By admin       2018-01-30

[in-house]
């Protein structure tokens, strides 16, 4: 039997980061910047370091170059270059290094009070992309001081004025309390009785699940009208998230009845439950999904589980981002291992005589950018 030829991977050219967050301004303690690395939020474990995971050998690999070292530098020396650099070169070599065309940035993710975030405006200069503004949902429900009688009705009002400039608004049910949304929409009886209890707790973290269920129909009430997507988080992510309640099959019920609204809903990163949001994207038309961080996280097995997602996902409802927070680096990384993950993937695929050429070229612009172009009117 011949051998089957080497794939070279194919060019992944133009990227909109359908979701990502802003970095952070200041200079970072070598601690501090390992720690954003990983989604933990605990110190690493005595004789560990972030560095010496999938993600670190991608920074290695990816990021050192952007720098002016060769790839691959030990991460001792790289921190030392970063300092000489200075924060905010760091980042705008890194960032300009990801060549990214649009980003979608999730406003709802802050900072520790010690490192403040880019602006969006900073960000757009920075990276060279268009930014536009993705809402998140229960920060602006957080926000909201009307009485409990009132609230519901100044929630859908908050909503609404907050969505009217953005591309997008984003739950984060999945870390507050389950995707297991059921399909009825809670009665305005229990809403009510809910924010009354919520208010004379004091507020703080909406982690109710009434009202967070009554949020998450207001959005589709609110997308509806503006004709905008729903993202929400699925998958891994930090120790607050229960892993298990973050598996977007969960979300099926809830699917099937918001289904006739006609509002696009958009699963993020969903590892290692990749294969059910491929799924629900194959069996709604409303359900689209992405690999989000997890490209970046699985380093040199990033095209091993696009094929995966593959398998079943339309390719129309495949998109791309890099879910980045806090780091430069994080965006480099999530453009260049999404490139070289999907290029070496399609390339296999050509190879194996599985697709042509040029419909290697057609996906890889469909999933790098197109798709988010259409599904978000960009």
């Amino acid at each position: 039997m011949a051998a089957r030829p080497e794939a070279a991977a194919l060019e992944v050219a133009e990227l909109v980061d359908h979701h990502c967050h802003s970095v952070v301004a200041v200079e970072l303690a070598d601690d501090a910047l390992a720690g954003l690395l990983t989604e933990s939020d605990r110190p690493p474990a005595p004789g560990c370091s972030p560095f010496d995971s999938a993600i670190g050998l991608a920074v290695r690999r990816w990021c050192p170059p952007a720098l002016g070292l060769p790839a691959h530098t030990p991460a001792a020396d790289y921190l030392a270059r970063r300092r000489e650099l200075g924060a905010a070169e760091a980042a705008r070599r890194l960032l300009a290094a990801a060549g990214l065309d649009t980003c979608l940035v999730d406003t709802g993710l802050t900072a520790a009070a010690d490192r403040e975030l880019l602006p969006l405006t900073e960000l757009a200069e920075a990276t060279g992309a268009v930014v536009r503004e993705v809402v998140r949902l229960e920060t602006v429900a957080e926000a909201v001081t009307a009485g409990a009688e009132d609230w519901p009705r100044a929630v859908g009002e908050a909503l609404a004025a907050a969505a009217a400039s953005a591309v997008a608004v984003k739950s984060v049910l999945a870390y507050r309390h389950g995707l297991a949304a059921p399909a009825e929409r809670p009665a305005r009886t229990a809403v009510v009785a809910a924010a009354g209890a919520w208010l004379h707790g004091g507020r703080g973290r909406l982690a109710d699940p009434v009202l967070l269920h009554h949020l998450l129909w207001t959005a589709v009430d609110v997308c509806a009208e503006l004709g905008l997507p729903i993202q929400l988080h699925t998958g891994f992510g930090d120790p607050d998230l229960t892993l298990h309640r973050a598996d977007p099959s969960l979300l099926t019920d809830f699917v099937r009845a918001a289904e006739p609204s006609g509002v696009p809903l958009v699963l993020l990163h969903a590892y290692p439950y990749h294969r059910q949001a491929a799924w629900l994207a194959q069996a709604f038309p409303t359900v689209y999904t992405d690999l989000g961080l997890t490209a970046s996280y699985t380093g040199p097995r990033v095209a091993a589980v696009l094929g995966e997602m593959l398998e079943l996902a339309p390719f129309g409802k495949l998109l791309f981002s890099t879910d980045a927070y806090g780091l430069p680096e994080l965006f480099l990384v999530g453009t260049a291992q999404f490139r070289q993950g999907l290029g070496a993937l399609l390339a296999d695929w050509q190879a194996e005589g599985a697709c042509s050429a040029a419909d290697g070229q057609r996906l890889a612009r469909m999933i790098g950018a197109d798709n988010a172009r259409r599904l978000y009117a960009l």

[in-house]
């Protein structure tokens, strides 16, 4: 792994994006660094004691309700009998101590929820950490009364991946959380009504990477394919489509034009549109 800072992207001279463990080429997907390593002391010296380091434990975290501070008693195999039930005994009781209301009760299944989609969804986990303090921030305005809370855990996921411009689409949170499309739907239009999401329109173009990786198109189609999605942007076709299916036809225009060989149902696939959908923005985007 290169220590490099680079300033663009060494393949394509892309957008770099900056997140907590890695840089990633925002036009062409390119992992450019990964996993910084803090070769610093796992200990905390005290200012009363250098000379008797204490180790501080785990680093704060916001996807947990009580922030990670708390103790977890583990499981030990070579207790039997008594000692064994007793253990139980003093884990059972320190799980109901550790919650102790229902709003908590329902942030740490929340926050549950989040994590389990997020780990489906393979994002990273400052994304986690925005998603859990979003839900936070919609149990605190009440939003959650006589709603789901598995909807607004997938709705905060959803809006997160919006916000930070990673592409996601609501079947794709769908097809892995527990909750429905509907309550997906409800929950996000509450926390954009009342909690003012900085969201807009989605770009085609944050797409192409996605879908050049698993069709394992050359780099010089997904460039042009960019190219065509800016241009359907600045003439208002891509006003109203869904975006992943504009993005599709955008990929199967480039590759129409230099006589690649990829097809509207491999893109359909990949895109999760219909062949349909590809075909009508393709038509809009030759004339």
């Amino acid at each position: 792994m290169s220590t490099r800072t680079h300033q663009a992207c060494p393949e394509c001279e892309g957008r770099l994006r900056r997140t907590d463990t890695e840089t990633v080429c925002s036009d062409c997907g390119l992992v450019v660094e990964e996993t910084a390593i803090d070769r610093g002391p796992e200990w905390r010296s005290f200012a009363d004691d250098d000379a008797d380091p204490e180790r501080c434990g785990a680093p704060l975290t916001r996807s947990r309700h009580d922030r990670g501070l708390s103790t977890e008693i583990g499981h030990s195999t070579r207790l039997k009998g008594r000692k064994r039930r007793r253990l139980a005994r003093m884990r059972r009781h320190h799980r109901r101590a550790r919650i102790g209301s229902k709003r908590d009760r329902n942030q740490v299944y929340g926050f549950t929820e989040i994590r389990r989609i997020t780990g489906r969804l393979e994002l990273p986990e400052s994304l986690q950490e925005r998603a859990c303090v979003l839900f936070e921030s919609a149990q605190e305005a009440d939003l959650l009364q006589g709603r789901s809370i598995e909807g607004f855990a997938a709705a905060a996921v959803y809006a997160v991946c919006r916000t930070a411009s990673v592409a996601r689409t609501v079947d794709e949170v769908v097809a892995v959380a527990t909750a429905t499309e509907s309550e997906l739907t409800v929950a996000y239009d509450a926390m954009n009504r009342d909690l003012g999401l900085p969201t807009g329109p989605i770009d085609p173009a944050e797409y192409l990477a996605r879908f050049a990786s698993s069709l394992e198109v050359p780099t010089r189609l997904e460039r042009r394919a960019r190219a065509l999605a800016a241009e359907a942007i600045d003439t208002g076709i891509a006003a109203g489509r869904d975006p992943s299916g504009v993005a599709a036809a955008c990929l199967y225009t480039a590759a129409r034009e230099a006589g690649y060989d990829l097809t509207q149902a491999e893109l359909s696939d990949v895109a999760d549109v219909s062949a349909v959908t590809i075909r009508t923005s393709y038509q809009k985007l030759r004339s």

Nagpur: In spite of advice to raze the cotton crop by December or January end, a large section of farmers is still holding on to the pest-infested crop, hoping to salvage some gains. However, this would be counter productive, since razing the crop can terminate the pink bollworm's life cycle, ensuring a smaller attack on next year's cotton crop. Normally, farmers with irrigation extend the crop beyond March, to get nearly five rounds of cotton picking. The agriculture department is holding campaigns to ask farmers to completely destroy the crop at the earliest. This will destroy eggs of the worm remaining in the fields, terminating the pest's life cycle. But the response is not complete, say sources. From shortage of farm hands to lack of viability in early termination, farmers have a host of reasons for the delay. Some say the crop is being left for cattle to graze on since less rains have reduced fodder availability too. With the overall output being low, farmers accept, though, that not much may be left to harvest after February in any case. The agriculture department is insisting on destroying the crop at the earliest, but the farmers cannot afford it. Ideally, the crop should have been razed by December-end itself. However, it may continue till mid-February in our area," said Narendra Kakde, director in the Agriculture Produce Marketing Committee (APMC), in Maregaon taluka of Yavatmal district. Even in normal years, the output is not much to yield a decent profit. This season, the produce has been halved and farmers are forced to prolong the crop just for one more round of picking. Even if it's just a couple of quintals, the money earned makes a difference," said Anil Nerkar, a member of the Yavatmal zilla parishad. There is a shortage of workers too. If a farmer terminates the crop now, the cost comes to Rs1,200 to 1,400 an acre. The wages are expected to come down by next month, said Nerkar. "Fodder is scarce due to less rains, so many are allowing the cattle to graze on the cotton fields. This may continue for a couple of weeks," said Vinod Kankirad of Selodi village in Yavatmal.

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